I picked up my new iPads after the event in Cupertino ended last Thursday where Apple introduced the new products. I’ve been using the new iPads just as I have used the previous generation devices, so I could get a good idea how they function under my normal working conditions.
The best feature to ever come to an iPad is Touch ID. I’ve spent the last year holding my finger on the iPad’s Home button, waiting for it to unlock, and cursing when I realized what I was doing. It’s been a long year.
Touch ID is more than a convenience feature—it actually helps the user with security too. Without Touch ID, passcodes to unlock the iPad are typically very simple, allowing people easy, quick access to the iPad. After all, if it becomes too much of a pain to just get the device open, we’ll either not use it or disable security altogether. Neither one of those options really work.
Touch ID solves this problem by allowing you to add a secure password, while giving easy access to the iPad using your fingerprint. Apple is also giving developers access to Touch ID so you can unlock apps, like 1Password, with your fingerprint.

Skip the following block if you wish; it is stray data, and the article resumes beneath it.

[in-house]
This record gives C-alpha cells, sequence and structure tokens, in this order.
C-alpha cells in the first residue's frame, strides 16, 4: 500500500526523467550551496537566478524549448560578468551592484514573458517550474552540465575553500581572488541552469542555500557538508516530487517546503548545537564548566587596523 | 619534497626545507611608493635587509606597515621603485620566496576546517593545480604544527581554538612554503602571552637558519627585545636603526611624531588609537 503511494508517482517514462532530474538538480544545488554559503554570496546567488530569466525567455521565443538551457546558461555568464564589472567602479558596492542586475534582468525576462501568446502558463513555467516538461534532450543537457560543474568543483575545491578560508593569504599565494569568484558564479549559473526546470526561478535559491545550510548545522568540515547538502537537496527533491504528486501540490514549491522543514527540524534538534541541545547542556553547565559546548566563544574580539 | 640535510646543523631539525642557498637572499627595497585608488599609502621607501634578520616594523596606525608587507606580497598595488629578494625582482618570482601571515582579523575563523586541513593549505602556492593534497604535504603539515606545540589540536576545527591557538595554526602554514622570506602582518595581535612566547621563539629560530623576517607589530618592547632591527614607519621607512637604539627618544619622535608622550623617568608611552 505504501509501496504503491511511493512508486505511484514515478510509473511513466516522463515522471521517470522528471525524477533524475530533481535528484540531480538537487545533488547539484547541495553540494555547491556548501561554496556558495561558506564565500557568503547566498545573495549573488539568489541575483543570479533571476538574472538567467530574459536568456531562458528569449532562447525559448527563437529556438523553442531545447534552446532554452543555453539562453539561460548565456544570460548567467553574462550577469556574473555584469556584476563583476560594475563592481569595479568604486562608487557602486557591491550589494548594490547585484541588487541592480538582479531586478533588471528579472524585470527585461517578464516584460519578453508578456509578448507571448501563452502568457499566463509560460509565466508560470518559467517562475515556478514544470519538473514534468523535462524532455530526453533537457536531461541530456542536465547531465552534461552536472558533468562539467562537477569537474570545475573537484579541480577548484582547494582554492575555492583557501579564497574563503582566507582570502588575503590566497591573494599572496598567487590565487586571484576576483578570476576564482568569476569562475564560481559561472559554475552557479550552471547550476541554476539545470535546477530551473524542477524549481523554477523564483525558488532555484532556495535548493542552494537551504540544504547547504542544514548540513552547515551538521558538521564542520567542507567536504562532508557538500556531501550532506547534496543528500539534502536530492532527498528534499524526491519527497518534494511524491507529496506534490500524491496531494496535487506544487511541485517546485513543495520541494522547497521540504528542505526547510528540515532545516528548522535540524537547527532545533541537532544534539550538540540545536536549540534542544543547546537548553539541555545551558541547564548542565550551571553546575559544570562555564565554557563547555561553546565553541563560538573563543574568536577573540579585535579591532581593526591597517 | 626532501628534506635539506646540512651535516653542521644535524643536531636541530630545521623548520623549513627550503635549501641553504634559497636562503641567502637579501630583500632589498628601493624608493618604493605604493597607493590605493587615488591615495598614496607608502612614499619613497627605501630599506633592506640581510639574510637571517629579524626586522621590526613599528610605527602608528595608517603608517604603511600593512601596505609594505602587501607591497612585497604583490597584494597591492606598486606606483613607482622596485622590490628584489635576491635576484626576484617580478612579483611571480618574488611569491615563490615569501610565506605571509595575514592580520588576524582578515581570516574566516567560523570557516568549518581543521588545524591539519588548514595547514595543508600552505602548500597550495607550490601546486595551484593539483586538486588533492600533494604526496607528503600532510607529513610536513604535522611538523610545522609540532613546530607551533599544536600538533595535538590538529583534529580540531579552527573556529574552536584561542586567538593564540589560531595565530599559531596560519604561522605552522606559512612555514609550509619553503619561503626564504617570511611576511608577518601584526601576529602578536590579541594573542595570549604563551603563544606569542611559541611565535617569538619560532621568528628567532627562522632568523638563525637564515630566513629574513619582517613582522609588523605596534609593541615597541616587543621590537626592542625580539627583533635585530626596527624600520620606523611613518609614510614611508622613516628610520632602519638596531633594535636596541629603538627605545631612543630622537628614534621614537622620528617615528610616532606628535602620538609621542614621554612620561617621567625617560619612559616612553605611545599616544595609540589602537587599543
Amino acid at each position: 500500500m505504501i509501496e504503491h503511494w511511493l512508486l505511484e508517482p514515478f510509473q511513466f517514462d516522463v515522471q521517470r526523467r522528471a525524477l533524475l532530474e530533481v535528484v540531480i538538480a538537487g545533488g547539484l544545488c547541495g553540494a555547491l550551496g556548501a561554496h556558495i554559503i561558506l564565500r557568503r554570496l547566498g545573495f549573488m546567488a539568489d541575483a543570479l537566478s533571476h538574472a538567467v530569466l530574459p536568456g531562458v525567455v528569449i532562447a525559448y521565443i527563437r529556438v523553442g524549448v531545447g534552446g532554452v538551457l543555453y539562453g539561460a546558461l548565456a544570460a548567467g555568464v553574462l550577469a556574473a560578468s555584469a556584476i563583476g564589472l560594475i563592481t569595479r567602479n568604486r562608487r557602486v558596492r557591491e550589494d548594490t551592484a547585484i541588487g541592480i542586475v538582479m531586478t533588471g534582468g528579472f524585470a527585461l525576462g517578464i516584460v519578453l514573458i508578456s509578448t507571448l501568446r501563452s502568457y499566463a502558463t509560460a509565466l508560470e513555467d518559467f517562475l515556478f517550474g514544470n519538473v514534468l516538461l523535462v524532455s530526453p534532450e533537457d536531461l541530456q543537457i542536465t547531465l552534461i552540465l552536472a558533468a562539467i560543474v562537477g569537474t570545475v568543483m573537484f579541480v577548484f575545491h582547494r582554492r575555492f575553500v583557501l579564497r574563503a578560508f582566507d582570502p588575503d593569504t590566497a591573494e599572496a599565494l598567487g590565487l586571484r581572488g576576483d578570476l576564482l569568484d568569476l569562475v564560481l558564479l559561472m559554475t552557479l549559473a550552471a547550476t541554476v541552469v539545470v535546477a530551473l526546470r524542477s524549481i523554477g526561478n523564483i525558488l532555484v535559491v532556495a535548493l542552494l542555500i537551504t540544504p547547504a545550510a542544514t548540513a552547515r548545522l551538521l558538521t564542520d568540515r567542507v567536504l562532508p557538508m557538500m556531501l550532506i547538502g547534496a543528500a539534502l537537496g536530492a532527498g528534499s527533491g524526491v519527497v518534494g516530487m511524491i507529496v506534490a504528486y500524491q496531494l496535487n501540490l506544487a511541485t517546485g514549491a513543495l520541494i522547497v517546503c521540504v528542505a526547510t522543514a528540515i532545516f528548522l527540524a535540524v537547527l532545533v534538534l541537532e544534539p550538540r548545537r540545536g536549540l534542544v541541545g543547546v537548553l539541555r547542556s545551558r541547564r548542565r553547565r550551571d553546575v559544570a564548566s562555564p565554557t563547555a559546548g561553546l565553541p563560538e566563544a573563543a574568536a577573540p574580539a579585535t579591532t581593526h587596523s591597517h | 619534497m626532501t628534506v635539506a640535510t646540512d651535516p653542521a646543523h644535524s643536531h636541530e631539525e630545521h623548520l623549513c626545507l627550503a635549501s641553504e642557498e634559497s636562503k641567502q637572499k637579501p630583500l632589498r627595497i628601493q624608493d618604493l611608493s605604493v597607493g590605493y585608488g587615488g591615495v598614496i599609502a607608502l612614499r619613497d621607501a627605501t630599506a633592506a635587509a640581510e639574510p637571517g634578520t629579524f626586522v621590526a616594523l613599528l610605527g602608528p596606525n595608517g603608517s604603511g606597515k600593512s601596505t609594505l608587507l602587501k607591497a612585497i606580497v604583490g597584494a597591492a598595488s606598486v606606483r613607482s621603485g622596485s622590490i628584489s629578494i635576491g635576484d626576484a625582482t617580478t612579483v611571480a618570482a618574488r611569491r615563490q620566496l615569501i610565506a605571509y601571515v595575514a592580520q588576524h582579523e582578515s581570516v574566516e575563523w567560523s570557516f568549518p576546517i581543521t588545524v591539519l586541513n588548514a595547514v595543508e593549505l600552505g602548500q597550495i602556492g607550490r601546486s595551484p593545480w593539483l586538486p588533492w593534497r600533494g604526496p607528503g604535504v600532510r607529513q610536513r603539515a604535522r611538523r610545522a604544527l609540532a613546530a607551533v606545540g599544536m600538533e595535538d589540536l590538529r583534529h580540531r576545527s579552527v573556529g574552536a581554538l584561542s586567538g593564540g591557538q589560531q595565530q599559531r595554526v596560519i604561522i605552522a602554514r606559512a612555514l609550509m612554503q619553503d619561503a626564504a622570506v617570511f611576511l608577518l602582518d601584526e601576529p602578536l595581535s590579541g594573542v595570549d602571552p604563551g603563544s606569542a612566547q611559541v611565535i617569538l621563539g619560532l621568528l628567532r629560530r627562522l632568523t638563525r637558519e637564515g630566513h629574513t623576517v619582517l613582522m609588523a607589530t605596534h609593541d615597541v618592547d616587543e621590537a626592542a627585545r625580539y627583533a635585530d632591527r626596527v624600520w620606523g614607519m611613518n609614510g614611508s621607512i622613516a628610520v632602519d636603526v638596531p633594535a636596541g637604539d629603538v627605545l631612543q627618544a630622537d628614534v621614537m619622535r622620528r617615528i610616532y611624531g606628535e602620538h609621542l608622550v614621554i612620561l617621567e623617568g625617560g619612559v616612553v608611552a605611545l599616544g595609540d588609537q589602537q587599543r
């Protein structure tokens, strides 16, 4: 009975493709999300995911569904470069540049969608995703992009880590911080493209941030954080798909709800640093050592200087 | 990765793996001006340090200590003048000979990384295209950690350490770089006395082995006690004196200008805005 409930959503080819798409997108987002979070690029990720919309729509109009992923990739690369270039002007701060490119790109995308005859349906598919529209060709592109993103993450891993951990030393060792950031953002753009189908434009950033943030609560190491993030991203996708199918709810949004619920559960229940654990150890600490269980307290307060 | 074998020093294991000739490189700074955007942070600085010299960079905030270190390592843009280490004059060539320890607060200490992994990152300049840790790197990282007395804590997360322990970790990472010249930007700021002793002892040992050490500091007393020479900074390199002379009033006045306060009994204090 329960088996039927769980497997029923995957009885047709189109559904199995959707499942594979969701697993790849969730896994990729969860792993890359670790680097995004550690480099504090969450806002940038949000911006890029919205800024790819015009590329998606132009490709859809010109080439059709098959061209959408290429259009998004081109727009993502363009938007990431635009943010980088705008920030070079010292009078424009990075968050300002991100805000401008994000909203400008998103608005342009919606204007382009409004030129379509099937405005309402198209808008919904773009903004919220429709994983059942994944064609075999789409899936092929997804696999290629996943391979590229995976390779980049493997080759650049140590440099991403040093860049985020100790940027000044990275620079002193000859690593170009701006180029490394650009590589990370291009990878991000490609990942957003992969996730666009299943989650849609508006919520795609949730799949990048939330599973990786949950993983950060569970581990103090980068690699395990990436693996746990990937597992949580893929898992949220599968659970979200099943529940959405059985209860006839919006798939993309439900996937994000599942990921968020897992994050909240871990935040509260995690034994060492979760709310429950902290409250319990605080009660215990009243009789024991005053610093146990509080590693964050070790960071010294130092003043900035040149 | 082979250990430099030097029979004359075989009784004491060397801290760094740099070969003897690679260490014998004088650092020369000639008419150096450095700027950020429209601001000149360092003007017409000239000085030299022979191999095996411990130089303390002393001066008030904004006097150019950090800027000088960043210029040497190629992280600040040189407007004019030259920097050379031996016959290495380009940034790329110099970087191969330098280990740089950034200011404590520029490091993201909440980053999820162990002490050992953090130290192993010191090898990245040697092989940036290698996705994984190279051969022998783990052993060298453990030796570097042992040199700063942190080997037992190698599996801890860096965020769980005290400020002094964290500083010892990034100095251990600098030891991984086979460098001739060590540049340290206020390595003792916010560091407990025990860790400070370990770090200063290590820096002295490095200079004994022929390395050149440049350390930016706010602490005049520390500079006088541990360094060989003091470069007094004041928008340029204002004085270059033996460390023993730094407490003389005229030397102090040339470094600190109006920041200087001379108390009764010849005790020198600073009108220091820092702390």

So, yes there is a measure of convenience that you can enjoy after setting up Touch ID, but you should also take the opportunity to secure your device.
One of the things I use my iPad Air 2 for is music. I plug in my guitar to the iPad and use one of the many great music apps out there for amp modeling. For me, this is a solid test of the iPad because you are processing audio in real-time—if there’s any problem with the processor it should show up when trying to work with live audio.
There were no problems at all with the iPad Air 2 or the iPad mini 3.
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